GCM students to mentor grandparents on technology use


Students of the Greek Community of Melbourne have the opportunity to participate in the new ‘Intergenerational Program,’ an initiative that aims to innovate, improve communication, and work towards reducing generational gaps.

The program is the result of a collaboration between the Ministry of Social Services and the organisations “Be Connected,” “Good Thing Foundation,” “eSafety,” and “Education Centre Victoria.”

It will be implemented in the GCM schools under the supervision of Mrs. Christina Dalianis.

During the course, students will become technological mentors for their grandparents, teaching them the use of new online tools and applications, with the goal of helping the elderly communicate via new technology.

The elderly participating in the program will be trained technologically but also to get in touch with their grandchildren.

The introduction of this program aims to empower both groups of participants. For the students, this empowerment is created by their development of knowledge and their ability to teach their grandparents how to use new-age technology such as smartphones, tablets, and social media.

On the other hand, the elderly participating in the program have the opportunity not only to be trained technologically but also to get in touch with their grandchildren, share stories from the past, and help them with the use of the Greek language.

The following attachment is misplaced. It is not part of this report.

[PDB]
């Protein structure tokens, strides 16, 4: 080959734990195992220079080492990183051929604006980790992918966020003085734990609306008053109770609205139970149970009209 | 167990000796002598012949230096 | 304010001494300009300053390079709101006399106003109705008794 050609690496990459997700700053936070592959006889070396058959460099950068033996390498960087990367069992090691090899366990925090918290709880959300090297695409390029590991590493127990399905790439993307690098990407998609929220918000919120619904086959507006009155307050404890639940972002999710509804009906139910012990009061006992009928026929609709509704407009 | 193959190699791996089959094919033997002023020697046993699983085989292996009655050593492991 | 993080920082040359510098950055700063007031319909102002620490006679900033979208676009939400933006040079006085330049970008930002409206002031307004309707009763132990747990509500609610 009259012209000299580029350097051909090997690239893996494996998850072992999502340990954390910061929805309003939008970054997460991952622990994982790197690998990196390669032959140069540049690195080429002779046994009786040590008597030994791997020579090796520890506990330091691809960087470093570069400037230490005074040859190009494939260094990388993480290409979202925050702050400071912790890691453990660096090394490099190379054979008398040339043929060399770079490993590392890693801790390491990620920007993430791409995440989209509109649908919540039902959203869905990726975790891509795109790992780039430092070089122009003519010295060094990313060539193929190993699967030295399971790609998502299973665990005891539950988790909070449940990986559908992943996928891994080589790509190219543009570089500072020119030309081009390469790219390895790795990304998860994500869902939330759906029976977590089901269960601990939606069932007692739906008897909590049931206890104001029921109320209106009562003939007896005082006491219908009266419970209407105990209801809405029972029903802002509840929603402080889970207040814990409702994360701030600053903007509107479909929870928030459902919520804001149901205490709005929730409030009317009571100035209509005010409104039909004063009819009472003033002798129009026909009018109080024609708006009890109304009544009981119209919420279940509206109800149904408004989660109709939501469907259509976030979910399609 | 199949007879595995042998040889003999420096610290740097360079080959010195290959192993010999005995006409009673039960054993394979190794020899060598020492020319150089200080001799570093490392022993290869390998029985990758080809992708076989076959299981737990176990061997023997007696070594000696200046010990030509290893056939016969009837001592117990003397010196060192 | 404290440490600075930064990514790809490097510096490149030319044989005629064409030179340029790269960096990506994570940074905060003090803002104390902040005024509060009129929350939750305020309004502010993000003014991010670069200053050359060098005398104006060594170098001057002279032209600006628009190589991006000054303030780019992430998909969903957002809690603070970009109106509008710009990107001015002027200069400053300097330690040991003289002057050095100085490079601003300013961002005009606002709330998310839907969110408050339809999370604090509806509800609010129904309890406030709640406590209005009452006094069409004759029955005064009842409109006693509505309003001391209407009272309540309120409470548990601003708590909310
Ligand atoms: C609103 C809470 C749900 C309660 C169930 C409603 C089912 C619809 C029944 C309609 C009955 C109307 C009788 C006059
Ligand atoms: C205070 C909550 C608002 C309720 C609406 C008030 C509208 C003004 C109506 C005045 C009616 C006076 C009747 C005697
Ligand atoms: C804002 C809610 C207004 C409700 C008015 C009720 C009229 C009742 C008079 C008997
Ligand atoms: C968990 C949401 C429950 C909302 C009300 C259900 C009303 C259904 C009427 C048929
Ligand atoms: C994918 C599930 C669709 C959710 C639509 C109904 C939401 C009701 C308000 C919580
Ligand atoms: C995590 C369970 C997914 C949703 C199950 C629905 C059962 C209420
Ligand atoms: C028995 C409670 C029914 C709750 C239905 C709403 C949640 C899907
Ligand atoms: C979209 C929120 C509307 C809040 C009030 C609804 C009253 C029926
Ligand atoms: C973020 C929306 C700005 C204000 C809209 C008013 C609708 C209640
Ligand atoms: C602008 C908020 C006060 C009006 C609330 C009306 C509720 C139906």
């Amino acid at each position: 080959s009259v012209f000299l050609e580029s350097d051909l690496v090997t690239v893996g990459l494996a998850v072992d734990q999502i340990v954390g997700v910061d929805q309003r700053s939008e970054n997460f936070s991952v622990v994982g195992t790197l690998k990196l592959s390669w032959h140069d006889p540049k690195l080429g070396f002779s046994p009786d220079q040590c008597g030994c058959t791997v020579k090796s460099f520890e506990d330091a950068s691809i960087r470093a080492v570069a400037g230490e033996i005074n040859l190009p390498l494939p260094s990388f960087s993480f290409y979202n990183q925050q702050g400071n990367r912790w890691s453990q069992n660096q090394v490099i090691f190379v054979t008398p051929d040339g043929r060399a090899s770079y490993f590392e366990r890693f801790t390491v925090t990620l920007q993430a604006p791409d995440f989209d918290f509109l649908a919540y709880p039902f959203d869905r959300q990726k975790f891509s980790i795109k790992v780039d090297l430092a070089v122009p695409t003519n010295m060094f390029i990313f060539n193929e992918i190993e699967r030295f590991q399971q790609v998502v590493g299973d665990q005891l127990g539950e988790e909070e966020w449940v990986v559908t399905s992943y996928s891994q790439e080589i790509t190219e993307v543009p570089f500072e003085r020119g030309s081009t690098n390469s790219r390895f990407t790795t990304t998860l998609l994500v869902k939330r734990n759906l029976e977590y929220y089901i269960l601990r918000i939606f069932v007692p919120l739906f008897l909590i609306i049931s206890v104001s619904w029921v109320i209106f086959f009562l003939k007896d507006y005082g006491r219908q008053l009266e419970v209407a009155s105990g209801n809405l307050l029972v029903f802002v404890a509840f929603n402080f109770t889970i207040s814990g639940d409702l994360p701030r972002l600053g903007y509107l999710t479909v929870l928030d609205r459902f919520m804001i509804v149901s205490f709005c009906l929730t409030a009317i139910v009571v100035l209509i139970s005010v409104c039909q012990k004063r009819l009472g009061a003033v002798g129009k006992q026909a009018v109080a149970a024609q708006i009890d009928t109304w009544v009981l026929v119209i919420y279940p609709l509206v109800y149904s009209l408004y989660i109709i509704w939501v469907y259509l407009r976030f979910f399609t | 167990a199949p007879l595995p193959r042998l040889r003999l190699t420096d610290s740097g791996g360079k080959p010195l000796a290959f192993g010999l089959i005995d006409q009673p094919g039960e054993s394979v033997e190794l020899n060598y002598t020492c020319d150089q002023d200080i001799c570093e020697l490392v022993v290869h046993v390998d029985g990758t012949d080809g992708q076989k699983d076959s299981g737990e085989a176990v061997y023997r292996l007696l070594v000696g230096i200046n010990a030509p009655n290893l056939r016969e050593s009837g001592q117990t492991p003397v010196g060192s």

Through this exchange of skills, the program hopes that both the students and grandparents will put themselves in each other’s shoes and begin to understand the challenges or difficulties that the other group may face, ultimately fostering a deeper connection between the pair and a stronger intergenerational understanding.

The program will give both generations the opportunity to communicate effectively.

“The need for grandparents to communicate with their grandchildren, when grandchildren communicate differently today, led me to create a program that aims to teach children mainly empathy, that is, to show them how they can help someone by understanding them and without judgment. To teach grandparents to use today’s technology. But above all, to give both generations the opportunity to communicate effectively, feel useful, and help each other,” Mrs. Dalianis stated.

A teacher from GCM school, Mary Lefteriotis, who participates in the program, explained “The students are very happy with this program. They feel they have a purpose and find motivation to visit their grandparents”.

A sixth-grade GCM student of Ms Lefteriotis said her grandmother is excited that she no longer feels disconnected when talking to her about modern technological issues and now finds it easy to use various applications.

“It helped me with my progress in Greek, but I also liked it because I travelled through time, seeing and touching old technology devices. I found it difficult or complicated to use some of them,” the student added. 

The program will conclude with an event attended by all participants, celebrating both the course and the development of grandparents, as well as the knowledge and skills developed by students during it.”Be Connected,” which funds the program, is an Australian Government organization that aims to increase the confidence, skills, and online safety of older Australians in the use of digital technology.

The partner organization “Education Centre Victoria” is responsible for the implementation of the specific Intergenerational Program “I help grandparents with technology.”

“Be Connected” has free learning resources available on its website: Be Connected Network

Read more: A different form of aged care: Yvonne’s family commitment to her elderly Greek parents




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